DETAILED DESCRIPTION

The inventive process can be carried out batchwise or in a substantially unitary continuous procedure, which is preferred. Thus, in accordance with the preferred embodiment of the invention, at least two moles of the desired alkylaminoalkyl amine are combined with the desired acrylic acid or ester compound and the mixture is heated at a temperature within the range of about 100 C. to about 200 C. for a time period sufficient to produce the corresponding β-aminopropionamide reaction product. Preferably, an excess of the two moles of the desired alkylaminoalkyl amine is employed to insure maximum formation of the corresponding β-aminopropionamide product. There is no criticality in the maximum amount of amine compound employed other than practical considerations of subsequent excess unreacted amine removal from the reaction mixture. Normally, the reaction product is formed within a time period of about 0.5 to 10 hours, depending upon the particular starting materials employed and temperatures employed. The corresponding β-aminopropionamide reaction product can then be separated from the reaction mixture, which also contains water or alcohol of reaction and excess unreacted amine compound, if desired, by conventional distillation procedures. However, the inventive process is equally applicable to the continuous use of the entire reaction mixture, for the water or alcohol of reaction and excess unreacted amine do not adversely affect the process.

Alkylaminoalkyl amines which are especially useful in the practice of the present invention include: isopropylaminopropylamine, t-butylaminopropylamine, 3-dimethylaminopropylamine; 2-dibutylaminoethylamine; 4-(aminopropyl)morpholine; 3-diethylaminopropylamine; 2-diethylaminoethylamine; 1-(aminopropyl)piperidine; and 4-(aminoethyl)-morpholine. Optimum high yields have been obtained employing 3-dimethylaminopropylamine.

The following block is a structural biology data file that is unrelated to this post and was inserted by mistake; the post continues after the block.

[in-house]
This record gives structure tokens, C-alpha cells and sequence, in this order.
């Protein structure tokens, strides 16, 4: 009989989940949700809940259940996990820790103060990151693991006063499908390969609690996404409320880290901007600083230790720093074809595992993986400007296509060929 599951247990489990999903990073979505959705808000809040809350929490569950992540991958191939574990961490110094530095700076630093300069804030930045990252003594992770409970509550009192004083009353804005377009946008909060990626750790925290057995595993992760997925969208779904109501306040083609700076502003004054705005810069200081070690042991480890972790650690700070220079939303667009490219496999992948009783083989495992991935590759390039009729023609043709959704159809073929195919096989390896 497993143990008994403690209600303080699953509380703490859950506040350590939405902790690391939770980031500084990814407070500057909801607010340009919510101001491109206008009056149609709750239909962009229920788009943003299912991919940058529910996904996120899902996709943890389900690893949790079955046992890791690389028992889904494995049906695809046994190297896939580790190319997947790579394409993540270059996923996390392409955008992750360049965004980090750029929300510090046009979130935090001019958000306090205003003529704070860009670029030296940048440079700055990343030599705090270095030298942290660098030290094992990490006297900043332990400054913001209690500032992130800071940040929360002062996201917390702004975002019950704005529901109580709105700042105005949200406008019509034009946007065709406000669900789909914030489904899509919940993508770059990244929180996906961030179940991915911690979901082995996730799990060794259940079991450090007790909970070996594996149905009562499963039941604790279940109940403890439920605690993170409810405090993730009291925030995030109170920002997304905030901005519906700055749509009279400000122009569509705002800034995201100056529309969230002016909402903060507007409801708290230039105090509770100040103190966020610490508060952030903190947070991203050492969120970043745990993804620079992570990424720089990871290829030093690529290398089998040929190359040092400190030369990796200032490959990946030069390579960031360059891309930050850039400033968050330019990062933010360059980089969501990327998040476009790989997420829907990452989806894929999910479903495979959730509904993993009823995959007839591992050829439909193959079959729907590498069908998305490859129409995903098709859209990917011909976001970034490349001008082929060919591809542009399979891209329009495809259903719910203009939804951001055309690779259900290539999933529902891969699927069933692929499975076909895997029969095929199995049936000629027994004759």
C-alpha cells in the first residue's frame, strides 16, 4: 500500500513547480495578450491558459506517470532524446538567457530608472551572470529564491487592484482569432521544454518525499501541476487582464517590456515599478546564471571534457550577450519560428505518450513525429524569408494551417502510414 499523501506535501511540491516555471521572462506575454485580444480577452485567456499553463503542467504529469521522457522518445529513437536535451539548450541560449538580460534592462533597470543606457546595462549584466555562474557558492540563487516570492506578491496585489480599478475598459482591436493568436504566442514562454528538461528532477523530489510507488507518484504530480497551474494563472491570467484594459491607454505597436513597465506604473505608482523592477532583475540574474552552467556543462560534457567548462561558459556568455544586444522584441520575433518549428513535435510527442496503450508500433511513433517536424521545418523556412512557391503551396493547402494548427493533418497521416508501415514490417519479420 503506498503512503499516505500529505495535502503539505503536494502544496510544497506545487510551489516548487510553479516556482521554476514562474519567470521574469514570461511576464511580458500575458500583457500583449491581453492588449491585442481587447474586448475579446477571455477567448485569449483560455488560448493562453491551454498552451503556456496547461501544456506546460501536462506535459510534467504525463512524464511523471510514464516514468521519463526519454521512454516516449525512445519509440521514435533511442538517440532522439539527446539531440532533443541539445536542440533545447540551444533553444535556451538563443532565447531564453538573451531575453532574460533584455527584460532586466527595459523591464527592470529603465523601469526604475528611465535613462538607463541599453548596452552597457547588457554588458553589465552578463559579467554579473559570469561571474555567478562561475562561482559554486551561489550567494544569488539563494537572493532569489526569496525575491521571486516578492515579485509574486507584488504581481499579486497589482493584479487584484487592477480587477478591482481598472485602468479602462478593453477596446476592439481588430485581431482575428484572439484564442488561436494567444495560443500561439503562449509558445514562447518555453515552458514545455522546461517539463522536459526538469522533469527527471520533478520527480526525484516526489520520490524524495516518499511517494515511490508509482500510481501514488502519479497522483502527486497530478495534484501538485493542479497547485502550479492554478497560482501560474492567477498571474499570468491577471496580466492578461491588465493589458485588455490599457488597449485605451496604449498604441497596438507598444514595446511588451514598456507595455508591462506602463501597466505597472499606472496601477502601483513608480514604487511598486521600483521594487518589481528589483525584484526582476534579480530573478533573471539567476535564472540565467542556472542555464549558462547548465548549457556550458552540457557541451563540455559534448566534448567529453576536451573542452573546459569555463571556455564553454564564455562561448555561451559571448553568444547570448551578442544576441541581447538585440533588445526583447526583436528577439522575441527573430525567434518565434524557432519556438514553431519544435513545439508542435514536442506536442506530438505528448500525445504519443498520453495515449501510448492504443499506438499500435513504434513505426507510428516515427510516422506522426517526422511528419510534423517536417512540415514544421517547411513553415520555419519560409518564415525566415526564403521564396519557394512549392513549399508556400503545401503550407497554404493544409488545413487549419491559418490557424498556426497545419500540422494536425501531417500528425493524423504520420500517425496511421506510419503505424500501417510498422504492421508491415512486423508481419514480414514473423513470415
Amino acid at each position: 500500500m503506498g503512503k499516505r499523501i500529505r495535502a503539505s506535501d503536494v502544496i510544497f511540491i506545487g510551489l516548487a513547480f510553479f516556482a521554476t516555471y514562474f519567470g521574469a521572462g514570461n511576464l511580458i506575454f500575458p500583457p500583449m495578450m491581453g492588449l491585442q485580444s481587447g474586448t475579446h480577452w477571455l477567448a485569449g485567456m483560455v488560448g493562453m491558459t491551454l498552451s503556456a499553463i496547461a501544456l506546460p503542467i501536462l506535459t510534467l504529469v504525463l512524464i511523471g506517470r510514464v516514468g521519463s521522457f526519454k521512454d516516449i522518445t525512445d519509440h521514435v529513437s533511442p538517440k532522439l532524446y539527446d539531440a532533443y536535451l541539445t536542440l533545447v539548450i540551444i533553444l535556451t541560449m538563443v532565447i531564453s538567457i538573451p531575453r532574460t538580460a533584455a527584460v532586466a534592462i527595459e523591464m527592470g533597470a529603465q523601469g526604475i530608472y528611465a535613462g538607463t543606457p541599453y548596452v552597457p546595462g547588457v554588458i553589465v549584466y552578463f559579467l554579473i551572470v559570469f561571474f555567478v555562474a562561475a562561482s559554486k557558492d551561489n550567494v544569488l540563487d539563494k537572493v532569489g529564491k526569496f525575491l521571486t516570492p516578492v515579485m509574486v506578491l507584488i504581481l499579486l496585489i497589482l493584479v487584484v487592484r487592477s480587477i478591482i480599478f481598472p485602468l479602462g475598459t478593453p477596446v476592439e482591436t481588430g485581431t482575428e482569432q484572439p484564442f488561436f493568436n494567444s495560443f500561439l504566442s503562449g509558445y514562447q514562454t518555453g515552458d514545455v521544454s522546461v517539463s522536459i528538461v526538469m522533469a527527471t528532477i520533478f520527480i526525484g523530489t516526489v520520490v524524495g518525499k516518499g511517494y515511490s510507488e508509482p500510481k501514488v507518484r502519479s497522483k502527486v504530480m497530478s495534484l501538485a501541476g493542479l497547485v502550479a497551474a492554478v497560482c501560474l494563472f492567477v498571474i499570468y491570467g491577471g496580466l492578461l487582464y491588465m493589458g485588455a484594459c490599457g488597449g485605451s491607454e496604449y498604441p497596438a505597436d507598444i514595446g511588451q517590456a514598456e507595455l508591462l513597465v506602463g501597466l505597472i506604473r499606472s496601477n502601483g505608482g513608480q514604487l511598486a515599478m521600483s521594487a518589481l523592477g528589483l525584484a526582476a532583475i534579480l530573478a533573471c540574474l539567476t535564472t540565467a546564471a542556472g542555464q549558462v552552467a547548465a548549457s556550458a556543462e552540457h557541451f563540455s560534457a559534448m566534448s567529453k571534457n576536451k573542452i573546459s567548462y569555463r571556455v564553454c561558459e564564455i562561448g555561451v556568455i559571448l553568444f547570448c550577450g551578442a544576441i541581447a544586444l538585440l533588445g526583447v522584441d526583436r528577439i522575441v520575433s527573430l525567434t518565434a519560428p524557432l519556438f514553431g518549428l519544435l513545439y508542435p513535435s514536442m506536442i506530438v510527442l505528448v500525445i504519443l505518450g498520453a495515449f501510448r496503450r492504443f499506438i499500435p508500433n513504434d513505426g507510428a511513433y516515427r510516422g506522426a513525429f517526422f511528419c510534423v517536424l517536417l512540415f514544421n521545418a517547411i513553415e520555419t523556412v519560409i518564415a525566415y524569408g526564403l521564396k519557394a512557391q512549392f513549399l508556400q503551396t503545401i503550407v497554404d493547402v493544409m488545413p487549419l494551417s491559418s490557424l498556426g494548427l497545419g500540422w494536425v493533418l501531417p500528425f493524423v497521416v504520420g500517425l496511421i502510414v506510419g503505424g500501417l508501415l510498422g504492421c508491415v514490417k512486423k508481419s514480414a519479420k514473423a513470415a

Particular acrylic acid or ester compounds useful in the invention include: acrylic acid; methacrylic acid; methyl acrylate; methyl methacrylate; ethyl acrylate; and ethyl methacrylate.

The above-described β-aminopropionamide is then heated to temperatures within the range of about 100-250 C. in presence of a catalyst where the desired corresponding N-(alkylaminoalkyl)acrylaminoalkyl amine are thus taken overhead as they are formed. The preferred temperatures employed are, of course, dependent upon the boiling point of each particular β-aminopropionamide utilized which has been derived from the corresponding alkylaminoalkyl amine and acrylic acid or ester compound. The particular temperatures for each particular β-aminopropionamide and corresponding product amide and cleaved alkylaminoalkyl amine can be readily ascertained by those having ordinary skill in the art with only minor experimentation or study. For example, in experiments employing the β-aminopropionamide reaction product of 3-dimethylaminopropylamine and methyl methacrylate, we have found that overall optimum results are obtained by heating the reaction product mixture to within the range of about 150-220 C.